Jogging– Jogging is a great exercise and for this you do not have to change your current ostomy pouch. If comfort and security are major concerns, you could try a mini-pouch. Prefer wearing an ostomy belt to keep the appliance in place. It will also drastically reduce the bouncing. Drink water before, during, and after the jogging session.
Yoga– Yoga heals on cellular level, and deep breathing assists in rejuvenating cells. It will also improve your posture, strength, and flexibility. Ostomy patients can become dehydrated easily, so make sure you exercise with plenty of water. Low-impact activities such as Yoga, Tai-Chi and Pilates are best to regain the muscle flexibility after ostomy surgery.
Gym– Avoid lifting any weights for at least 12 weeks after ostomy surgery. Start the session and target large muscles group like legs and upper torso. Go easy on yourself and do just a few repetitions. Take plenty of rest between sets. Keep yourself hydrated during workouts and eat well afterwards. Benefits will be visible if you are consistent. An Ostomy belt is a must in this situation to diminish risks of injuries and parastomal hernias.
Aqua Therapy– Your therapist may recommend aqua therapy. It can help strengthen and tone your lower body and larger core muscles. Just make sure if you are going to exercise in water, you should wear the appropriate appliance. You can use a waterproof tape which will stick even in water to help keep any ostomy appliance in place.
Intimacy and Ostomy
Many ostomy patients have doubts about intimacy and sex life after ostomy surgery. While there may be some restrictions after surgery, but the truth is there is not much to worry about. One of the biggest concerns is a return to healthy sex life after surgery. After accepting and adapting to new ways of doing things, you have already proven that you can achieve anything you desire. When it comes to the desire of companionship, romance, serious relationship, or social acceptance you have to take a step ahead.
Being comfortable in your own skin can help your partner immensely. When you explain your surgery to your partner you do it in a manner that is clear and concise. Go easy on yourself. It is important to realize that ostomy does not change your ability to love and commit. People, who really care for you, understand this fact. It is always better to tell them in early stage of a relationship as the adverse reaction of a letdown is not as harsh as it might be later. Also it gives a good indication of the person’s real feelings and level of commitment.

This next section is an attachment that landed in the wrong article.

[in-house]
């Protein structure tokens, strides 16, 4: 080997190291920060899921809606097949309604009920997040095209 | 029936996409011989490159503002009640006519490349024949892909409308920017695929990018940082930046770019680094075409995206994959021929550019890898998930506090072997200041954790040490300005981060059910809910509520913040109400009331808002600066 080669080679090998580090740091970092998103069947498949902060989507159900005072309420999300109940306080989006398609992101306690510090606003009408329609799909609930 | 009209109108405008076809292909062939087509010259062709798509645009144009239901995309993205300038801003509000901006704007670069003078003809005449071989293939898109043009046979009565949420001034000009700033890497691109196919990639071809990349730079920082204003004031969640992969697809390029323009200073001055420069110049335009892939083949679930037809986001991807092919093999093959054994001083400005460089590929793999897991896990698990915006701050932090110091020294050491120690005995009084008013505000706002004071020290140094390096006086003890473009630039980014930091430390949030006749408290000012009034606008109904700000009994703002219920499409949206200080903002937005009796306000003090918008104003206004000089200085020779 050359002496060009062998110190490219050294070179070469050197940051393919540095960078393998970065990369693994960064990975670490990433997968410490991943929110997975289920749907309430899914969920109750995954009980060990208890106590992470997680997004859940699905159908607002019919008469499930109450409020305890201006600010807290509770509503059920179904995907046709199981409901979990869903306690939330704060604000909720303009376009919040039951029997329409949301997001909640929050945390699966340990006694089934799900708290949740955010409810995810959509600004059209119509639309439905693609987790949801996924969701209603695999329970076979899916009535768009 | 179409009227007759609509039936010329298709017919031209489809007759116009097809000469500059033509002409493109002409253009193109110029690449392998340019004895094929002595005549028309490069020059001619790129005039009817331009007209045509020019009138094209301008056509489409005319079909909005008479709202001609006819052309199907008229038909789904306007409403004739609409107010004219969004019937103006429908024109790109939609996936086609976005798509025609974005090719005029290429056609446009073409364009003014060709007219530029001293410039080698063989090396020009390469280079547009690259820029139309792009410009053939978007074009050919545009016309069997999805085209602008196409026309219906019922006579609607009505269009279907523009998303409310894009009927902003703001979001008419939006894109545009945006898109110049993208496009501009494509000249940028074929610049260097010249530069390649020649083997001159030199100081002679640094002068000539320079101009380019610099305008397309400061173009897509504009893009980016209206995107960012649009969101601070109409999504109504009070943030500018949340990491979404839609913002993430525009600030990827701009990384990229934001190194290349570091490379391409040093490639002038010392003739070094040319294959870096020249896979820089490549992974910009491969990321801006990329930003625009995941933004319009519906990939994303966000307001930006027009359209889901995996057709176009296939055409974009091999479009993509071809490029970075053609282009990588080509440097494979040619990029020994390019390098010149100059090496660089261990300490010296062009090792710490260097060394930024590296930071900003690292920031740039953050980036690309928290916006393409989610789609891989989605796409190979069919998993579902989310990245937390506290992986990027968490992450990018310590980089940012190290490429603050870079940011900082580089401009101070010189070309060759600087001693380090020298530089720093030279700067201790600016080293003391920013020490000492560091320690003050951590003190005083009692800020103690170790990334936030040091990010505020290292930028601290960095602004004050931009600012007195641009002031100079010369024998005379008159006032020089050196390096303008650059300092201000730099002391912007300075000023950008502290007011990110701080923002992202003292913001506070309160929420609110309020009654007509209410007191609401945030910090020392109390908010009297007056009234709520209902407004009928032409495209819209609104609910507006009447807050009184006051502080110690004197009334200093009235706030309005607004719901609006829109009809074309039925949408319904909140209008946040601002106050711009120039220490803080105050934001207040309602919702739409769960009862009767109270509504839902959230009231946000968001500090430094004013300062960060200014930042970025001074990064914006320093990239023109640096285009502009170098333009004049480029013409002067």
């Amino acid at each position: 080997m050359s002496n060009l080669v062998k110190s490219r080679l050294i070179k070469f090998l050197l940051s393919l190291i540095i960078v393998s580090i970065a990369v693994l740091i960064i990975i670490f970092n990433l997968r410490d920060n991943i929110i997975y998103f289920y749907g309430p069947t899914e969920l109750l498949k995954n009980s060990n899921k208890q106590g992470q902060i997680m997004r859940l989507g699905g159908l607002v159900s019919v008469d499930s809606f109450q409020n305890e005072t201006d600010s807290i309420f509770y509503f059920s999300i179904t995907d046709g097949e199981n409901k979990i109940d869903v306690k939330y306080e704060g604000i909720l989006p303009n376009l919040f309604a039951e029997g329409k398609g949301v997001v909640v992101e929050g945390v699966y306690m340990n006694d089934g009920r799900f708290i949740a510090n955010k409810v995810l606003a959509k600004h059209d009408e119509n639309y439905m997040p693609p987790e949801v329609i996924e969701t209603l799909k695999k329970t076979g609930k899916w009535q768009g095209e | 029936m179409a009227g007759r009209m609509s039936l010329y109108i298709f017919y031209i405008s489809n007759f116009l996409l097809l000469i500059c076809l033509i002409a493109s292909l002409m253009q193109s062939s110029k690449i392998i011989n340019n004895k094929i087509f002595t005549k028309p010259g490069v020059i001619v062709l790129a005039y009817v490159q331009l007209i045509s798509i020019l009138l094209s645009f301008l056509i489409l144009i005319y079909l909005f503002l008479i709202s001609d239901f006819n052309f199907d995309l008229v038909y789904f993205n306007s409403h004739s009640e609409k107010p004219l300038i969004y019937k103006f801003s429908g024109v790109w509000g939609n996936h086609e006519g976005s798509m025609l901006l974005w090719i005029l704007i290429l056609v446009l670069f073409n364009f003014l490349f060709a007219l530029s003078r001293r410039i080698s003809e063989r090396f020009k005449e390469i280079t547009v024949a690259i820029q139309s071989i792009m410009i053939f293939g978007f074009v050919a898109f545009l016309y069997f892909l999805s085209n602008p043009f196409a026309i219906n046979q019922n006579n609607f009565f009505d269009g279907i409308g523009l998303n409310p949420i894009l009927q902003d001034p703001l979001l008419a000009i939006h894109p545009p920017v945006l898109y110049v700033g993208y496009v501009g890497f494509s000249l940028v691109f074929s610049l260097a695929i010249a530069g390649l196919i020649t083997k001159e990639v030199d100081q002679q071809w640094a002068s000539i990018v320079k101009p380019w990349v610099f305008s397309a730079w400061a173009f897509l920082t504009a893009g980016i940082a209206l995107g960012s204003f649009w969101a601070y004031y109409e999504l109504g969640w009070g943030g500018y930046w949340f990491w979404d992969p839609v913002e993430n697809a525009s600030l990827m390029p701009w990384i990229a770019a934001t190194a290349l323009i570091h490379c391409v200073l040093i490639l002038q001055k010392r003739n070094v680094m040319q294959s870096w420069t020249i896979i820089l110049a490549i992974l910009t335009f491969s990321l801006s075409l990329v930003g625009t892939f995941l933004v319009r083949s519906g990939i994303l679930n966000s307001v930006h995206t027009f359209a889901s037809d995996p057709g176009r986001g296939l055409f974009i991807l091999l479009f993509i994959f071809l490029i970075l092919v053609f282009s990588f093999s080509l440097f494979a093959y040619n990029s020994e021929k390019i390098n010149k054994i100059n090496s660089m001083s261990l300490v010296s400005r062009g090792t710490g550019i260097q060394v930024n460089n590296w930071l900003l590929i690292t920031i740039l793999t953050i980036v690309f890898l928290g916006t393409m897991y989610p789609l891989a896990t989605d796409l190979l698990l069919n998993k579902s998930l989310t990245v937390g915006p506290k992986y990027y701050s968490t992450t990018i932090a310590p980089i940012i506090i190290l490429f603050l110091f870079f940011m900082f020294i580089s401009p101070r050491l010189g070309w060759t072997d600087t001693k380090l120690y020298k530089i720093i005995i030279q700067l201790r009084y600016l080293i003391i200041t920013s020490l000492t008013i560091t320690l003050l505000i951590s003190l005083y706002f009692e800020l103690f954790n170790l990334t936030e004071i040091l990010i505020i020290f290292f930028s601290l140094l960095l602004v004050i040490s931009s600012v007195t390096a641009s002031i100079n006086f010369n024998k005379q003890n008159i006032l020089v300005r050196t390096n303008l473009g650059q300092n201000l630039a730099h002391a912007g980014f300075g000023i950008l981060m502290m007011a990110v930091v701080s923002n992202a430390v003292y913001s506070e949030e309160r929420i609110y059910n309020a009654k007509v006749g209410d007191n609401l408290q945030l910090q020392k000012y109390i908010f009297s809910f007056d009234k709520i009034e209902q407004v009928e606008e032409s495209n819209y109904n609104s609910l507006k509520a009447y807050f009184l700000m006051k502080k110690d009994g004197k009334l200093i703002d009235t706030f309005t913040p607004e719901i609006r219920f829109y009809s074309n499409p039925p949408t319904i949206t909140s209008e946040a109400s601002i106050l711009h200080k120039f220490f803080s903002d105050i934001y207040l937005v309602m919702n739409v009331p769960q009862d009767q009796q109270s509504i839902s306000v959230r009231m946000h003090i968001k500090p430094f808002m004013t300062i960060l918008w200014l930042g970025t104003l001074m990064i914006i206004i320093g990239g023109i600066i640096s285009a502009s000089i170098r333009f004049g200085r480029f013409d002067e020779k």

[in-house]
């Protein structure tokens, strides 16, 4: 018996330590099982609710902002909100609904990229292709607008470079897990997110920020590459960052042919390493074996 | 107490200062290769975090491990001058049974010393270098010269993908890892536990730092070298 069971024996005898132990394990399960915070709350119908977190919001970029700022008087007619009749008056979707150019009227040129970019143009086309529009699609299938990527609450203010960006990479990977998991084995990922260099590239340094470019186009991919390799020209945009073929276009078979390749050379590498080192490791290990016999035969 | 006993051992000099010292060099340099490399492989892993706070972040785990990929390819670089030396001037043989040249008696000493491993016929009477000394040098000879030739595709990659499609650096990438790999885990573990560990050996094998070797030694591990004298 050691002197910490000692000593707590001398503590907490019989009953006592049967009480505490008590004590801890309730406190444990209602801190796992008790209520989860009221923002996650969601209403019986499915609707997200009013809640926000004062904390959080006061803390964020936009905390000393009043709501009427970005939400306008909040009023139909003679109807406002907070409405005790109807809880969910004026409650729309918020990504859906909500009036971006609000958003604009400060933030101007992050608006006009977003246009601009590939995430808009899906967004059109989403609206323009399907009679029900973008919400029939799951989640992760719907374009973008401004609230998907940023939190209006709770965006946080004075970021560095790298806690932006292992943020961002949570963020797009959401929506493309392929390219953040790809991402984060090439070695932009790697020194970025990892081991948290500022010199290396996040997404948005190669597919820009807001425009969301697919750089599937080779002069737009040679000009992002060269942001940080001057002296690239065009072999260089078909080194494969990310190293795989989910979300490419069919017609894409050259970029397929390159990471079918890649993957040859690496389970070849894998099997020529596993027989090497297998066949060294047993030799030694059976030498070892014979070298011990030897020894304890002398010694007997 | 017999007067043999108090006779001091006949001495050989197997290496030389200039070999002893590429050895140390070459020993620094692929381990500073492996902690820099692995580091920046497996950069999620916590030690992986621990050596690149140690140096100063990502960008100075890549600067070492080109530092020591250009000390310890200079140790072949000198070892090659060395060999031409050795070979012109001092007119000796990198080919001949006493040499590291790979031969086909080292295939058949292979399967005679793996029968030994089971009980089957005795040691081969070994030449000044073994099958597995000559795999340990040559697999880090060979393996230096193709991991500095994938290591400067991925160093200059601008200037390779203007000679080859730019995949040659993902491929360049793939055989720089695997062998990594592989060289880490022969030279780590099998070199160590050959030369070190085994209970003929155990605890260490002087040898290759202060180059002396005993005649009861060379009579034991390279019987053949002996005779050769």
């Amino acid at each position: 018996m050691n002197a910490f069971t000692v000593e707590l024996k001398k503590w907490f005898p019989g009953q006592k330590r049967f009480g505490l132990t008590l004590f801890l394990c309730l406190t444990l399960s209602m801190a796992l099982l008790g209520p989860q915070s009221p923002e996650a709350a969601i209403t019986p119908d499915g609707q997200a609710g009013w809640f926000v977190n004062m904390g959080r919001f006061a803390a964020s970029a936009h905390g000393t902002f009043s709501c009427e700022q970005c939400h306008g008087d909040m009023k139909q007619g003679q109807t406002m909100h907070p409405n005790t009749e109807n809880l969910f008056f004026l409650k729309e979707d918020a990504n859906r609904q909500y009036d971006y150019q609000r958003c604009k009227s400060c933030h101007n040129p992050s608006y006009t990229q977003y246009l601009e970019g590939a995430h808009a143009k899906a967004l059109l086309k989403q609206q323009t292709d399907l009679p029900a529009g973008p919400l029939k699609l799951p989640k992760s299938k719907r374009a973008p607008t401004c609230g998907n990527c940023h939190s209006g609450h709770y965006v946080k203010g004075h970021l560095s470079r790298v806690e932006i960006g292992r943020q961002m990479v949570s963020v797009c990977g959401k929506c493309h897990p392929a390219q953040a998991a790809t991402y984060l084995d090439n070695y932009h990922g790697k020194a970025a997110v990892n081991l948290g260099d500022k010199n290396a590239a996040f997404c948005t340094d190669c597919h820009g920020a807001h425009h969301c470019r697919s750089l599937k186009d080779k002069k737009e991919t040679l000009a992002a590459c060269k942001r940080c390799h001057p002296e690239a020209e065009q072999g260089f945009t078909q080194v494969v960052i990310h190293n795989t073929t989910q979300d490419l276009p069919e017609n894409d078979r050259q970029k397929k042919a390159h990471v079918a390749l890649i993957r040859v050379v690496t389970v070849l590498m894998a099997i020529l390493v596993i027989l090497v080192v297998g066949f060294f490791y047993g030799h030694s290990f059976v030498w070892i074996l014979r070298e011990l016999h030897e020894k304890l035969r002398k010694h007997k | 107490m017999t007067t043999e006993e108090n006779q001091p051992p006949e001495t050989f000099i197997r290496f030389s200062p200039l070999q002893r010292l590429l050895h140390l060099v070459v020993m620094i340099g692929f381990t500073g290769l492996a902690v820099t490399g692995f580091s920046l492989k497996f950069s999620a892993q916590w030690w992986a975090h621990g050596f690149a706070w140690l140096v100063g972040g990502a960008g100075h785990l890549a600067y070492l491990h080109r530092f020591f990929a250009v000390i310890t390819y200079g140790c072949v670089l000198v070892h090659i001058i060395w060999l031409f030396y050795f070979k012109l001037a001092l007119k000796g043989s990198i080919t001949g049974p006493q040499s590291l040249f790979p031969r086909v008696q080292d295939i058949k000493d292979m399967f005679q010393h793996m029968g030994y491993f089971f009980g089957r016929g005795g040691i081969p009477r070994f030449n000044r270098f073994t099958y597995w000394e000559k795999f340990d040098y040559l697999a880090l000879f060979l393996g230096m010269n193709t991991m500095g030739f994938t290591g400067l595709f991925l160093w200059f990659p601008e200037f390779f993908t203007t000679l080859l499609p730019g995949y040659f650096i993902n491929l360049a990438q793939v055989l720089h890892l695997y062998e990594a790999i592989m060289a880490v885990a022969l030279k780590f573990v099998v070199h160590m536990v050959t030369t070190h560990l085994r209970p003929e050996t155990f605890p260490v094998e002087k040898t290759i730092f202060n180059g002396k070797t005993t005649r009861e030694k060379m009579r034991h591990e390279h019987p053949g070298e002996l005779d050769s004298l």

To make the things easier in bed, you can wear brief with open crotch and built-in ostomy barrier support to safely tuck in ostomy pouch. These are available for both men and women.
It is an understatement that any intimate moment can be ruined by anything unhygienic. Ostomy appliance cleaners and deodorizers are of great help. To help prevent leakage in ostomy pouches and make stomal fluids more manageable you can use absorbent gel packets that convert the stomal fluid into gel and eliminate pouch noise.
Travelling with Ostomy
One must be careful of many things while traveling with an ostomy. Go through the following list for complete preparation:
- Pre-cut all pouches at home, to avoid carrying scissors with you.
- Pack ostomy supplies in both carry-on and checked luggage.
- Carry extra supplies in case you are stranded and supplies are not available.
- Carry a statement from your physician that states that you might need ostomy supplies. Also carry a statement advocating a private area in case of an extended passenger search.
If you travel to a foreign country, it is recommended to have critical ostomy information written in their language. One of the 70 member associations of the International Ostomy Association (IOA) may help with this translation and locate supplies while visiting their country.
In domestic flights within the United States, you are allowed to carry scissors in your carry-on luggage, as long as the cutting edge is shorter than 4 inches. Pointed metal scissors are banned from carry-on luggage worldwide. In the U.S., the Transportation Security Administration (TSA) declared in December 2005 that scissors with cutting edges up to 4 inches are allowed. Meanwhile, if you travel outside the U.S., you may face more severe restrictions on carrying scissors. Some countries allow regulated sized scissors while other countries may prohibit scissors in carry-on entirely. It s best to avoid scissors in your carry-on (you can always pack scissors in your checked luggage).
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According to the rules, items such as liquids, gels, or aerosols (for nebulizers) must be carried in containers smaller than 100 mL (3.4 ounces). You can carry only as many of these as fit comfortably into a single one-quart (one- litre) zip-top clear plastic bag. These rules are generally enforced worldwide.
The most important ostomy supplies, such as pouches and barriers, are not liquids, gels or aerosols, so they aren’t subjected to these rules and you can carry as many as you want in your carry-on. But some related ostomy products do fall into the liquid-gel-aerosol category. If you need to carry a few of these on the airplane, it s usually easy to fit them into your zip-top plastic bag to comply with rules. If you need more of them, you can pack as many as you want in your checked luggage. Larger quantities of liquids-gels-aerosols which are medically necessary and must be carried on board the plane are allowed, but must be declared at the security checkpoint and require additional screening.
Dr. Haseena Hamdani, MBBS, DGO, PGD Endocrinology and Diabetes (USW) is a Gynaecologist, currently practicing in Gaborone, Botswana since the last 17 years. Prior to setting up this clinic she worked in India as well as in Zambia, as a Gynaecologist and Obstetrician and was also associated with an Infertility center. She is also an online tutor for the University of South Wales.